Posts tagged with Mini Grants in Blog Student Stories

Showing 1 - 4 of 4 items
Image of students studying and reading textbooks.
April 28, 2020
  • Laura Ann Rall
Our project focused on assessing the needs of rural students at the University of Michigan, Ann Arbor campus. As two Master of Social Work students hailing from Bloomingdale (Laura) and Dowagiac (Ana), two rural towns in Southwest Michigan, we felt very connected to this project from the beginning. We distributed a Qualtrics survey titled “Rural Students Needs Assessment” to help us identify the challenges and needs of rural students at the U-M. The survey was also used as a reference to determine if people would be willing to participate in focus groups and share their experiences on campus as a rural student. The responses on the survey were then utilized as a guide to create the questions and themes introduced during the focus groups that we wanted to explore further. Our first goal was to identify the challenges and needs of this population and to identify some solutions to better assist these students. Once we obtained these findings, we sought to offer recommendations to the University of Michigan, certain departments within the institution who expressed interest in this group of students, such as the College of Literature, Science, and Arts, and with the CEW+, who had previously identified rural students as a nontraditional student identity at the Ann Arbor campus. The ultimate goal was to raise awareness about the challenges that rural students experience and to provide recommendations that could help address the current gaps.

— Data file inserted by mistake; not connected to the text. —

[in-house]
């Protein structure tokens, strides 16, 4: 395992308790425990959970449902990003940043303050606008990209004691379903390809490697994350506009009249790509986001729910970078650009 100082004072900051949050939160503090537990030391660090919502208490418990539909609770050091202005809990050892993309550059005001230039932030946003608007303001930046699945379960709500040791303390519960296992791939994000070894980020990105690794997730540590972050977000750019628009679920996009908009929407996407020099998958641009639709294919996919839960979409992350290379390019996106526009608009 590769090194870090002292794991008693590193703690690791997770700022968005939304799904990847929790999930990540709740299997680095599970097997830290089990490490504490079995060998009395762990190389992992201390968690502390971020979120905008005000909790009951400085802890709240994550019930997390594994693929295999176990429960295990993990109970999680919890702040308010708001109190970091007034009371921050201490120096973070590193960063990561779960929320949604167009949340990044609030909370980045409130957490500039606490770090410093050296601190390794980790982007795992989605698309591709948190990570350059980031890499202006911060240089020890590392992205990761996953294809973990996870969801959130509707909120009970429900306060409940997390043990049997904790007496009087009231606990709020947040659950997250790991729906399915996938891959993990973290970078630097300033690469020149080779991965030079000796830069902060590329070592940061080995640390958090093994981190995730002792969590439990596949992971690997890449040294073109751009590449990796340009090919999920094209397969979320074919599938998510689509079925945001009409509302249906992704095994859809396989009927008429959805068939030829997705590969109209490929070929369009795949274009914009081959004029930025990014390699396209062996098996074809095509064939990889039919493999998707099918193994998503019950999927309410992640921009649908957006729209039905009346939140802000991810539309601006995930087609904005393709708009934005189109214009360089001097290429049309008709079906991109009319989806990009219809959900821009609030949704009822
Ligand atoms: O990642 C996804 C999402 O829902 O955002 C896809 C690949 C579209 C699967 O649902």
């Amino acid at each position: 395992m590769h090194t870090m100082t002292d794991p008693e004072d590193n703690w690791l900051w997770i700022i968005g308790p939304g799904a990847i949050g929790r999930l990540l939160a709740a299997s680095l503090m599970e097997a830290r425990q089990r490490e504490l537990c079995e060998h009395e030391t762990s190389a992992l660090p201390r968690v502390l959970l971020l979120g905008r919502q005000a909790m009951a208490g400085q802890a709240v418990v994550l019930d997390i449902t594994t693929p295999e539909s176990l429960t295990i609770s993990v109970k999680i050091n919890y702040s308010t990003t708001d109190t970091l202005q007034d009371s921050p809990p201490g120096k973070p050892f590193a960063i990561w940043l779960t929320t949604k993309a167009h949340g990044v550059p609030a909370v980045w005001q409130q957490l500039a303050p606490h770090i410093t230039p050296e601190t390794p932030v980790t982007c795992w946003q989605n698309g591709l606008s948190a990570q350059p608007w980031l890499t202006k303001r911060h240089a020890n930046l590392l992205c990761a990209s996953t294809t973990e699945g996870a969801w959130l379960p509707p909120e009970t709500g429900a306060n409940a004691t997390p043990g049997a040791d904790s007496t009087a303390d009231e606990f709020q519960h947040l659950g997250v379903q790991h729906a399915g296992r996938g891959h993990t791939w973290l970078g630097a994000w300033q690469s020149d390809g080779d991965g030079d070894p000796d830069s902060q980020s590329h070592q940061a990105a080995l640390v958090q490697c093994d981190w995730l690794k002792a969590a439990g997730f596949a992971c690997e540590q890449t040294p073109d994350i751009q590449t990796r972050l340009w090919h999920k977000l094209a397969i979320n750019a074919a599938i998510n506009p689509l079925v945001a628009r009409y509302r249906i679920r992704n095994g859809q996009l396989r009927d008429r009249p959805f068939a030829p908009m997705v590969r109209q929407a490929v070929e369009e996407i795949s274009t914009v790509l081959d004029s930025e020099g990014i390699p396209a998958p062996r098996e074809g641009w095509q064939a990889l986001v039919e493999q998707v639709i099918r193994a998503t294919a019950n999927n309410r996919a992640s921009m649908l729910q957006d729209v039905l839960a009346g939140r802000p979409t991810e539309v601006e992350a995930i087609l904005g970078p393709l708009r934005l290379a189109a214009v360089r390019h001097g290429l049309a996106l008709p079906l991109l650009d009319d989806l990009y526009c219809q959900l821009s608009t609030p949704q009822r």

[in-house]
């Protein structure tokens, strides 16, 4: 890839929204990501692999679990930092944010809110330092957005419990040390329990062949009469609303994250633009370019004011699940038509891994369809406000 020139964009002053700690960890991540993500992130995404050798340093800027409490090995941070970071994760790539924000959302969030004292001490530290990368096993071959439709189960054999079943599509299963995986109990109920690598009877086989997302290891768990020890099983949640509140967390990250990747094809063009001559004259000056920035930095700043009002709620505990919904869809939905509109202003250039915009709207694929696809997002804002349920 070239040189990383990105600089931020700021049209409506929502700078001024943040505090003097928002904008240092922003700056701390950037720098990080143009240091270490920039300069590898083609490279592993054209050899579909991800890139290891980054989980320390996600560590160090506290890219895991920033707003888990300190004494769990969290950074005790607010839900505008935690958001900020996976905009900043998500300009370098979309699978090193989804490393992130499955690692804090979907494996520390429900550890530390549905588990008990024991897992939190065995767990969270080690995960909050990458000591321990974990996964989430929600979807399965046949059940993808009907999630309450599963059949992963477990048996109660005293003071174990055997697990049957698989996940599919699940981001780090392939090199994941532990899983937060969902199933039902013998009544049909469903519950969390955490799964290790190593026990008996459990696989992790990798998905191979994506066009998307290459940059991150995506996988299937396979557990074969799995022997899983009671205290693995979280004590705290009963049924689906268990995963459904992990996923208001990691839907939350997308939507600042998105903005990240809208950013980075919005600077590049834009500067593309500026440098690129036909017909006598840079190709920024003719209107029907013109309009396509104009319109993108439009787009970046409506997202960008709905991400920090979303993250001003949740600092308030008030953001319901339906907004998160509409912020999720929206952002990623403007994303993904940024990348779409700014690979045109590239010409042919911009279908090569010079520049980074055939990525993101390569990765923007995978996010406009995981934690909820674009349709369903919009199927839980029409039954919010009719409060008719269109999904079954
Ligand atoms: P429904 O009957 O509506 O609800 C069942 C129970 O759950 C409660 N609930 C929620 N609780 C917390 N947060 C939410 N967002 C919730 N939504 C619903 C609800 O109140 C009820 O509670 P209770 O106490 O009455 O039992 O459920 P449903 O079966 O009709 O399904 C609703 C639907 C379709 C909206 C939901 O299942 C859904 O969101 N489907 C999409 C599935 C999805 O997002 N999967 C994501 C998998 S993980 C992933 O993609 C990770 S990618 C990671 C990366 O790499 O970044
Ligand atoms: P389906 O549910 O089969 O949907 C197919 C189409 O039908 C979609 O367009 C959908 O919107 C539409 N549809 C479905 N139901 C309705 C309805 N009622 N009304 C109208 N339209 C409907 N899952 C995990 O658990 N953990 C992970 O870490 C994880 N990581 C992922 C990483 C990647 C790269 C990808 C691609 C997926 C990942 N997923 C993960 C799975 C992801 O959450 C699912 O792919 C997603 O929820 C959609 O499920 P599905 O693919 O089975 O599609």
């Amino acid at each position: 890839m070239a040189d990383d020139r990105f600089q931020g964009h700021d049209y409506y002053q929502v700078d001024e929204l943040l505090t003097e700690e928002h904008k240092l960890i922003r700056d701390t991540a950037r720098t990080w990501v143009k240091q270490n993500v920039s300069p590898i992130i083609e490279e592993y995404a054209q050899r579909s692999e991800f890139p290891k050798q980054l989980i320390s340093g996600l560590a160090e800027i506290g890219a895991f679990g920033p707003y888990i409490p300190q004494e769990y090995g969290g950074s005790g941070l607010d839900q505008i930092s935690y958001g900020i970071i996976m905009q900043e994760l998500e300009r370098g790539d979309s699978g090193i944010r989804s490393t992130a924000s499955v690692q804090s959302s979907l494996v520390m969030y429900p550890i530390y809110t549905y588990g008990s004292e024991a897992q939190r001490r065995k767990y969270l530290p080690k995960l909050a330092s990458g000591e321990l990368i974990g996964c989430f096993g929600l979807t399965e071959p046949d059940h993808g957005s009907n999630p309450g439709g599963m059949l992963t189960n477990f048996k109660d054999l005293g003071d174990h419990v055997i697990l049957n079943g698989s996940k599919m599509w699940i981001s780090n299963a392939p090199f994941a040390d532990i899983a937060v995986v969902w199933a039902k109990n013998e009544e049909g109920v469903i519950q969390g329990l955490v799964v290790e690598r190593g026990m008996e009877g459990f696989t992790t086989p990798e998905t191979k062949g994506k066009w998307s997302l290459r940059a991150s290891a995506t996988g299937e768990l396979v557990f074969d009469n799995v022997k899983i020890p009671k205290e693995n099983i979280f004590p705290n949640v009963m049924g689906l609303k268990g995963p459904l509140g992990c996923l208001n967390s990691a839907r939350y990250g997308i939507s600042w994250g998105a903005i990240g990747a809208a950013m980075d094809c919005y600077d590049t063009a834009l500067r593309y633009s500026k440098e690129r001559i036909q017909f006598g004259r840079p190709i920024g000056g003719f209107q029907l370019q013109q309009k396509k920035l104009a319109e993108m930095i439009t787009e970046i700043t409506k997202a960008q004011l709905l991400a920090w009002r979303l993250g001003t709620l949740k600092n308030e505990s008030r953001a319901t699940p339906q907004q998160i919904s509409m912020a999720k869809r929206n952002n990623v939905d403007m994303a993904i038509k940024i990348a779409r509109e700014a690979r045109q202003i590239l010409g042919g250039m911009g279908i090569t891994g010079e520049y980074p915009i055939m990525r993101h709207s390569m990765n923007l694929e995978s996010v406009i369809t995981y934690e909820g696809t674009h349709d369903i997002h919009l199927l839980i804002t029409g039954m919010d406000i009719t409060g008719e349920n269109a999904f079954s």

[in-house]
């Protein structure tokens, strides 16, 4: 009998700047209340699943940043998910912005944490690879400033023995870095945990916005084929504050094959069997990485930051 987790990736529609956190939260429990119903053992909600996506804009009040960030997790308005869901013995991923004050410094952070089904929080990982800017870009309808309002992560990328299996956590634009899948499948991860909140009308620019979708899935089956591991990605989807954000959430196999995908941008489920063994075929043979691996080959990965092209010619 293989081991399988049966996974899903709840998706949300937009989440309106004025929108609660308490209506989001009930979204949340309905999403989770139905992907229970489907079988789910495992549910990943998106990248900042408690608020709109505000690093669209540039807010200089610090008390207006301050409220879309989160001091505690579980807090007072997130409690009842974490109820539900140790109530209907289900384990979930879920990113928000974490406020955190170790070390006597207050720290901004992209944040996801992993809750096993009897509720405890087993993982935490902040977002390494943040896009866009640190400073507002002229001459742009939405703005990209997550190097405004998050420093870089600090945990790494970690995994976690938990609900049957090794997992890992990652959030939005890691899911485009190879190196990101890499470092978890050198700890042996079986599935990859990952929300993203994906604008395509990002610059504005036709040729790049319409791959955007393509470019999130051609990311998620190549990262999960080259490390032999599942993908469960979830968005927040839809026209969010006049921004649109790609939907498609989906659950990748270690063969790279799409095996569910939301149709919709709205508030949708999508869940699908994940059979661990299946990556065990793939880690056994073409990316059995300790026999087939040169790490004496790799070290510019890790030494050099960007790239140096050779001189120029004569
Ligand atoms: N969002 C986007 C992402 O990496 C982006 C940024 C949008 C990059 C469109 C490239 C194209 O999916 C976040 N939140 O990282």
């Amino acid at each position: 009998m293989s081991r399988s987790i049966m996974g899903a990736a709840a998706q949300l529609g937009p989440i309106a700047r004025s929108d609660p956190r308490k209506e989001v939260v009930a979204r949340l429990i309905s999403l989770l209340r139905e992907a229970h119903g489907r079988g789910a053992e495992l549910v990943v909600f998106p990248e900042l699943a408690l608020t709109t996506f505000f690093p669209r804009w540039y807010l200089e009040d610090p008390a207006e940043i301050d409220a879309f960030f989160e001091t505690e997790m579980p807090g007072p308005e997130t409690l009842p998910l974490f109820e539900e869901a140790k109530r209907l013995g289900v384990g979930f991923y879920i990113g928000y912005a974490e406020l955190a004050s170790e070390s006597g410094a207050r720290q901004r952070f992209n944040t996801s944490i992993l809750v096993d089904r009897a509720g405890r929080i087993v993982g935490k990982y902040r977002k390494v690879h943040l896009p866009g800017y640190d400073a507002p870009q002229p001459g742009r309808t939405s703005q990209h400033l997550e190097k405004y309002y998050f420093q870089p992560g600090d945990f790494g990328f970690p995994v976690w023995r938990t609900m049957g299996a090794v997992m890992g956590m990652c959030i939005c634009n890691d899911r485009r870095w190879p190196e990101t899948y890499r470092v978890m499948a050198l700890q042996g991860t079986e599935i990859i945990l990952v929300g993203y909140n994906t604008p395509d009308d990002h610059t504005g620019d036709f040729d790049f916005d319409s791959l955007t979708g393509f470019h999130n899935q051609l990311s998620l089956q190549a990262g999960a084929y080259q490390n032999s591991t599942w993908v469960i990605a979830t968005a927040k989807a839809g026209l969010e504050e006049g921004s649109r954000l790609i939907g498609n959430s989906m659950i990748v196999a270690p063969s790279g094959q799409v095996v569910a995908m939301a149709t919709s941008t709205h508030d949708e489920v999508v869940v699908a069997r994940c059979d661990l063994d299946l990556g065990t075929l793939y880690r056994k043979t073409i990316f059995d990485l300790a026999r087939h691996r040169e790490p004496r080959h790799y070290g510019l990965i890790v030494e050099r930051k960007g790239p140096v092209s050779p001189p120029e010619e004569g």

photo that is representative of the sweat, tears, or the sea art project
April 20, 2020
  • Han Na Shin
Sweat, tears, or the sea is a photo-series that comments on the physical space of Asian Americans. I want to capture the tenderness, beauty, and portraits of the children of immigrants to create an identity of what it means for them to know that their family has chosen the path of “sweat, tears, or the sea” in America. I used a collection of 4 images per photo for the individual to be able to know that there is a commonality amongst each of the photos together and that we are all intertwined in the emotions and stories we carry as Asian Americans.
Logo for Women's Health, Incarcerated
April 3, 2020
  • Bhavana Sai Garapati
Although the United States only has about 5% of the world’s population, it holds about 25% of the world’s prison population. According to the Prison Policy Initiative, the U.S. currently has about 2.3 million people in a variety of confinement facilities like federal and state prisons, local jails, juvenile correctional facilities, immigration detention centers, military prisons, civil commitment centers, and even state psychiatric hospitals to name some. While women currently make up approximately 10% of the currently incarcerated population, it is important to understand that the rate at which women are being incarcerated has been twice as much as men since the 1980s. Statistics collected by the Sentencing Project show that since the 1980s the number of women who are incarcerated has increased by more than 750%.